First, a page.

Interested in starting your own entrepreneurial journey in mental wellness but unsure what to expect? Then read up on our interview with Dayna Wood, Founder of Integrative Counsel, located in St Petersburg, FL, USA.

What's your business, and who are your customers?

At Integrative Counsel, we offer an eclectic style of counseling that integrates the mind, body, and spirit. Our "special sauce" is a unique blend of creativity, evidence-based modalities, and a synthesis of eastern/western philosophy. We value making mental wellness accessible regardless of where someone is in their journey towards Self (with a capital S, a term coined by Jung signifying the unification of the psyche as a whole). We, therefore, know the importance of multiple-entry points for care – from relatable and relevant articles, free resources, affordable workbooks, and workshops to in-depth courses, retreats, quality one-to-one counseling, hybrid coaching, and business consulting.

Tell us about yourself

My background is in psychotherapy, the creative arts, and brain science. As a licensed counselor in New York and Florida, I've worked in several different industries and with individuals in private practice. I apply brain science-based methods to help busy professionals and corporations improve creativity and innovation and achieve their full potential. I earned a Master of Education and an Education Specialist degree in Counselor Education from the University of Florida. Additionally, I received a Certificate in Creative Arts Therapies from The New School in New York City and am a Registered Expressive Arts Therapist (REAT). I relish combining out-of-the-box thinking with solid scientific research so my clients get the best of both worlds. I am an enduring student of the arts and enjoy dancing flamenco, practicing martial arts, and playing with my Leica and Diana cameras.

What's your biggest accomplishment as a business owner?

Our sights are set on making mental wellness accessible and as commonplace and necessary as flossing – through a variety of creative means! We understand that mental health is more than just its symptoms. At Integrative Counsel, we focus on the meaning and growth gained from our journey toward wellness.

What's one of the hardest things that come with being a business owner?

Learning the business side of therapy was an enormous learning curve (none of which was taught in graduate school!) And all of these were put to the ultimate test when I transitioned from a solo practice to a group practice (three weeks before the pandemic hit). There were many times I wondered if I had made the right decision and if I could endure. There are hundreds of thousands of details for which you can never be fully prepared when taking on the responsibility of bringing additional people onto your team. I am thoughtful and wanted to "do it right," but I quickly learned I had to make many initial mistakes in order to learn to do them differently. As they say in Silicon Valley, fail fast, fail often.

We, the team at Integrative Counsel, pride ourselves on the fact that one of our primary company values is creativity. However, at the core, this means multiple iterations - prototyping, testing, analyzing, and refining novel ways to best meet our clients and customers where they are in their wellness journey. And as a leader, this means I'm continually humbled in this creative cycle.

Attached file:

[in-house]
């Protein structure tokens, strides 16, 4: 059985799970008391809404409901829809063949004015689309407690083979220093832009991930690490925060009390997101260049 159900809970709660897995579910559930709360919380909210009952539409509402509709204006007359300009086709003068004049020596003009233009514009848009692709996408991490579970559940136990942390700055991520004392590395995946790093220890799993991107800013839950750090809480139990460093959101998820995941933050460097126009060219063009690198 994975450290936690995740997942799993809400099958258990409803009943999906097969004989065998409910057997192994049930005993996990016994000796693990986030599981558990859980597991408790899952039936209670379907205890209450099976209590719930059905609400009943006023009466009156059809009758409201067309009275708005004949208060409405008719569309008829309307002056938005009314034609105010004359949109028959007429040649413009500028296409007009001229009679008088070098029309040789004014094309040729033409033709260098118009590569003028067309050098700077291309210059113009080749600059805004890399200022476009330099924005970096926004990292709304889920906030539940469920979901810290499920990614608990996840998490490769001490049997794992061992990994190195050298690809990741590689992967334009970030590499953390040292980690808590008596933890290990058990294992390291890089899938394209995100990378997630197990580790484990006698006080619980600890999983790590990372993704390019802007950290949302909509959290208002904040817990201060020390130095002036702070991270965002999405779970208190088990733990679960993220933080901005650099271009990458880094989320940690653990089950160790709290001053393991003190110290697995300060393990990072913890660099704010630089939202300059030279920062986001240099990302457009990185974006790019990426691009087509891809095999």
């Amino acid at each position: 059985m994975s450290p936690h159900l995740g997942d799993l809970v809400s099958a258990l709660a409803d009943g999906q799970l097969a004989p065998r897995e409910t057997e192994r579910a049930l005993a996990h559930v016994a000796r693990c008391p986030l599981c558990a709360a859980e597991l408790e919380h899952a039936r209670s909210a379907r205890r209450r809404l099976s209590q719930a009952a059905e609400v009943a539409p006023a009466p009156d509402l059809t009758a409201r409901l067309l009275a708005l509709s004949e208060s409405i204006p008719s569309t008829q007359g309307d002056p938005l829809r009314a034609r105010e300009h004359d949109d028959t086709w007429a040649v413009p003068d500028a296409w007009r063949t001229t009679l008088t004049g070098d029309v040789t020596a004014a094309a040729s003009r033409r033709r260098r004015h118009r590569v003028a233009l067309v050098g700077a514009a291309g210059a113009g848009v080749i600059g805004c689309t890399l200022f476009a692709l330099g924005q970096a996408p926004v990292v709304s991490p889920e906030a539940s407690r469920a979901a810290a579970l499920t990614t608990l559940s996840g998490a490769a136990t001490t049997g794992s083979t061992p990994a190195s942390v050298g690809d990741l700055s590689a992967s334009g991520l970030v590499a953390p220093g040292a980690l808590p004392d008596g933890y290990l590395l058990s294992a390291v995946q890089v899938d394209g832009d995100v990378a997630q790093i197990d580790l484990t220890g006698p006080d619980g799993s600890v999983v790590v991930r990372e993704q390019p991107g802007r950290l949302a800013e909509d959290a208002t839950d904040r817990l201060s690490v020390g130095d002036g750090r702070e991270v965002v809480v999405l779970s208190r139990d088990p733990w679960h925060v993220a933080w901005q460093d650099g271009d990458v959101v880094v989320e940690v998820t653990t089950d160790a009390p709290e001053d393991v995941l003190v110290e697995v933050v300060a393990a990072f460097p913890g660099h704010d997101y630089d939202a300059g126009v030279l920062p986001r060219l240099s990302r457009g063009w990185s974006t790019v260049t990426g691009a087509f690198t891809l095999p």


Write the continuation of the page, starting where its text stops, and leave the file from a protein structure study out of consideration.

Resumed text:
What are the top tips you'd give to anyone looking to start, run and grow a business today?

  1. It's rarely a straight road. I pride myself on efficiency. Therefore, this lesson has been one that I've had to learn over and over again. Though extremely challenging at the moment to feel like I'm taking two steps forward and one step back, I've realized I've been able to gain tremendous perspective as a result of "having to learn the hard way."
  2. It's okay to think about money, even when you want to "do good." It is incredibly unfortunate that they don't teach business skills while in graduate school to become a counselor. You will hear it repeated over and over again by those who are learning to become psychotherapists, "I'm not doing it for the money… It's not about the money for me." I said it to all my relatives when they asked me, "What are you going to school to become?" We, therapists, have a phrase called "yes, and" (instead of the black and white thinking, "either, or"). Yes, it isn't ALL about the money. And, it - at least - has to be partially about the money. It took me years of living very meagerly to learn it is OKAY to think about your personal stability and future also!
  3. Become comfortable with "multiple iterations." Therapists teach others how to change, but change is very rarely easy, even for us. Humans like things that are predictable and steady. However, all growth is cultivated from change. I've changed cities, jobs, concentrations, and titles, and I will likely continue to change these things - that is part of the growth process. I'm extremely grateful to be in a profession that puts growth at the center of what we do. It, therefore, encourages us to make this priority in our lives. Though sometimes this can feel trying, I can most assuredly say it is never boring.

Where can people find you and your business?


If you like what you've read here and have your own story as a solo or small business entrepreneur that you'd like to share, then please answer these interview questions. We'd love to feature your journey on these pages.

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